Post-Impressionism did carry on many Impressionist traditions, like the use of bold distinctive strokes and color and the widespread use of oil painting. The movement did depart in terms of lighting and themes — things became less naturalistic. They became more symbolic and abstract, as seen in the differences between Renoir’s “Bal du Moulin de la Galette” and Seurat’s “A Sunday on La Grande Jatte,” the latter of which contains some biting social symbolism upon closer inspection.

This move to abstraction is something on which Gosling might just be embarking. His role as Ken in “Barbie” is a full 360 degrees of social satire, and he accomplishes this by playing on the audience expectations set upon him by his most popular previous roles. 

Gosling has a once-in-a-lifetime opportunity now to surprise and subvert expectations at this crossroads in his career. Not many performers have such a gift; he should use it wisely. 

That’s not to say he shouldn’t have fun — the post-Impressionists carried on many Impressionist calling cards like leisure, color mixing and distorted perspectives. However, they also delved into more affecting undertones, like class warfare, conveyed through vibrant colors and abstract tendencies. 

Already a figure who has the flexibility to perform on both sides of the dramatic spectrum, Gosling has the chance to definitively mark a new sense of masculinity on screen that sticks in the cultural mind just as long as a water lily of Monet’s.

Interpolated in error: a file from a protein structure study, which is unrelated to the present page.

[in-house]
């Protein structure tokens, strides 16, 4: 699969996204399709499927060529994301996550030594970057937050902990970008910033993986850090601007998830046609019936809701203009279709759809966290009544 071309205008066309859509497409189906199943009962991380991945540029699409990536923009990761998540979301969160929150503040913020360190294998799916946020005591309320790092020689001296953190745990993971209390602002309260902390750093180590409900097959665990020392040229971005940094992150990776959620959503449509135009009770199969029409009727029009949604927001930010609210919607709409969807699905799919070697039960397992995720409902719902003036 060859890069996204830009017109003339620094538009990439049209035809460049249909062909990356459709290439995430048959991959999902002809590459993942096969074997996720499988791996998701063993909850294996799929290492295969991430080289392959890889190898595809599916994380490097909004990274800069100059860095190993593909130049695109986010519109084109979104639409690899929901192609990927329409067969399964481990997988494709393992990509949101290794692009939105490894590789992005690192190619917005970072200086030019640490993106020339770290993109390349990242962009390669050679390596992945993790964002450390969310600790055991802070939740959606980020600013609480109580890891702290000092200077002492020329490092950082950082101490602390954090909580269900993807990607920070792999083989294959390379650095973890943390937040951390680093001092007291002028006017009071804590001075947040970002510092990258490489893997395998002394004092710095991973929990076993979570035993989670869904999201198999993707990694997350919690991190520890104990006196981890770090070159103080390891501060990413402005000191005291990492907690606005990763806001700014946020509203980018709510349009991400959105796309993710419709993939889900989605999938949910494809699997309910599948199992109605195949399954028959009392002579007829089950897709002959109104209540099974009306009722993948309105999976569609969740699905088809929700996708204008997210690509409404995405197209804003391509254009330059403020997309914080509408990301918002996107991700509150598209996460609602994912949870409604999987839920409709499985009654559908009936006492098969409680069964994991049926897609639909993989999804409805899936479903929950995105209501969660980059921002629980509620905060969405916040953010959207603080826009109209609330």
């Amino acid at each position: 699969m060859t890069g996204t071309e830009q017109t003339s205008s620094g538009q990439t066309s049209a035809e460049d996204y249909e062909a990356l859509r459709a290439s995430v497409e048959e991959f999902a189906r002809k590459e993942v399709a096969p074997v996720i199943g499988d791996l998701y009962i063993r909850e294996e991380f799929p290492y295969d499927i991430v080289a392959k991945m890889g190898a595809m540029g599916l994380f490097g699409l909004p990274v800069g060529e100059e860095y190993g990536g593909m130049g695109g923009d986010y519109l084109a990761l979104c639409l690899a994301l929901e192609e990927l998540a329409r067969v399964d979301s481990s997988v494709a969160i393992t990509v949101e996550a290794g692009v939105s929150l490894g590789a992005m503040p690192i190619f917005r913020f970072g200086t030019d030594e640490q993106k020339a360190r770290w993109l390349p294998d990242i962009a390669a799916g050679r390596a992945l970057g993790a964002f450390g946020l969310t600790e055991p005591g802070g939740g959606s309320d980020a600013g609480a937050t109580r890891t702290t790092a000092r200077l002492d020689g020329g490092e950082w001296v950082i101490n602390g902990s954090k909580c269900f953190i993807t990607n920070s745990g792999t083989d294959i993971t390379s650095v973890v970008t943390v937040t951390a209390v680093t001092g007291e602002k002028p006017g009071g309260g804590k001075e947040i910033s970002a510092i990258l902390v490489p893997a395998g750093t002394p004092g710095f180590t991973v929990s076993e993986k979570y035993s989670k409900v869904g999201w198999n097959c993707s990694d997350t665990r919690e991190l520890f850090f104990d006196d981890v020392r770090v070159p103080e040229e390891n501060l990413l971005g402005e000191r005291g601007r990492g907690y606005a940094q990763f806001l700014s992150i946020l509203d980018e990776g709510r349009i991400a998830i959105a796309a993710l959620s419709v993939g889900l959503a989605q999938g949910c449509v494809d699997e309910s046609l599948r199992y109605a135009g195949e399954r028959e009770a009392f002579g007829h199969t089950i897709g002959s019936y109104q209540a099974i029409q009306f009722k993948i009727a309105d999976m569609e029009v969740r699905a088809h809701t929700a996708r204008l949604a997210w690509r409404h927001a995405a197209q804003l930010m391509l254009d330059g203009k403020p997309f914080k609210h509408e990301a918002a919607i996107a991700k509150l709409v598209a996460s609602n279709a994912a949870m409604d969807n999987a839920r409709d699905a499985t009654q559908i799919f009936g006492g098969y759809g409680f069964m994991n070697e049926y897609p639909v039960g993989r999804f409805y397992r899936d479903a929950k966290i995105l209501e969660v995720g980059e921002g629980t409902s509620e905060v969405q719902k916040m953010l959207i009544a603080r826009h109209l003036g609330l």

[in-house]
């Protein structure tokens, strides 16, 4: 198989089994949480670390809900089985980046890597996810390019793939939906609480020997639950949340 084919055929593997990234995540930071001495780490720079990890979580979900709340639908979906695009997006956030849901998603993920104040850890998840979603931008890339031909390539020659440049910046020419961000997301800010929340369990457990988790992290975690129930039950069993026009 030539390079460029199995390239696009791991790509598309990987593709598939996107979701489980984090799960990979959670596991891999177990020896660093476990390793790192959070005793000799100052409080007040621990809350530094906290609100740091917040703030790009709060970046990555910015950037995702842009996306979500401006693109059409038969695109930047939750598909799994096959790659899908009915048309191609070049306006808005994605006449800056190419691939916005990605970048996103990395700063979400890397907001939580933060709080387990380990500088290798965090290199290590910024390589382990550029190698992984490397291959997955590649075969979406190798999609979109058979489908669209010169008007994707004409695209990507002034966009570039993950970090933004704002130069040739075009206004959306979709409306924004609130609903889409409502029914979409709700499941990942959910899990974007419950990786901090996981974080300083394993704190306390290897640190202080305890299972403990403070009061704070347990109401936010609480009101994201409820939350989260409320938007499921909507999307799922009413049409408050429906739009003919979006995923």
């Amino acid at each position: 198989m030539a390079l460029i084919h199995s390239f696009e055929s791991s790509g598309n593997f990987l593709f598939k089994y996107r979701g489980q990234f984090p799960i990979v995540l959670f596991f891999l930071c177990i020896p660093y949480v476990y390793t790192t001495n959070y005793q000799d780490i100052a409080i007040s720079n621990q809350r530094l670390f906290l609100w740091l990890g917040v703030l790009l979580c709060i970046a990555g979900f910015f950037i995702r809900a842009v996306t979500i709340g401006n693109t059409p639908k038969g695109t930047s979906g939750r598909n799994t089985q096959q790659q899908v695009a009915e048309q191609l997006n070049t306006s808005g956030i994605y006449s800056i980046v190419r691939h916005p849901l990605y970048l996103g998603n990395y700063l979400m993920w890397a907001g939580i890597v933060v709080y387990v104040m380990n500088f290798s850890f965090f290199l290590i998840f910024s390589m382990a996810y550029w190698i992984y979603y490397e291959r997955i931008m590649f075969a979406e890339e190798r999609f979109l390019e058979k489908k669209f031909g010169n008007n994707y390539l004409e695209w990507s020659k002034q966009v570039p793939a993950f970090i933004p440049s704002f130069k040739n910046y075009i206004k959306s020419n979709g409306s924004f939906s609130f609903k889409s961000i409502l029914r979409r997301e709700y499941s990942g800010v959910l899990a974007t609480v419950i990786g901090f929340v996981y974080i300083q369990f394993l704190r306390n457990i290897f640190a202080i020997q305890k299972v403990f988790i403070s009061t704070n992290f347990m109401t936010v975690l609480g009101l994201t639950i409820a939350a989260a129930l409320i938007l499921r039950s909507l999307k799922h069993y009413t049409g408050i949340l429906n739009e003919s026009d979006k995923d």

Aaron is a junior in Media. 

[email protected] 

More to Discover
About the Contributor
Aaron Anastos
Aaron Anastos, Assistant Opinions Editor
Hello there, my name is Aaron and I’m a sophomore majoring in journalism. I joined The DI as an opinions columnist in fall 2022 and was honored to begin my stint as an assistant opinions editor in spring 2023. I love the opinions section especially because it gathers together so many interesting people with unique perspectives on the world. Outside of the DI offices, you can find me swimming laps at the ARC or happily writing at the Funk Library. You can reach me at my email below!
ILLordle: Play now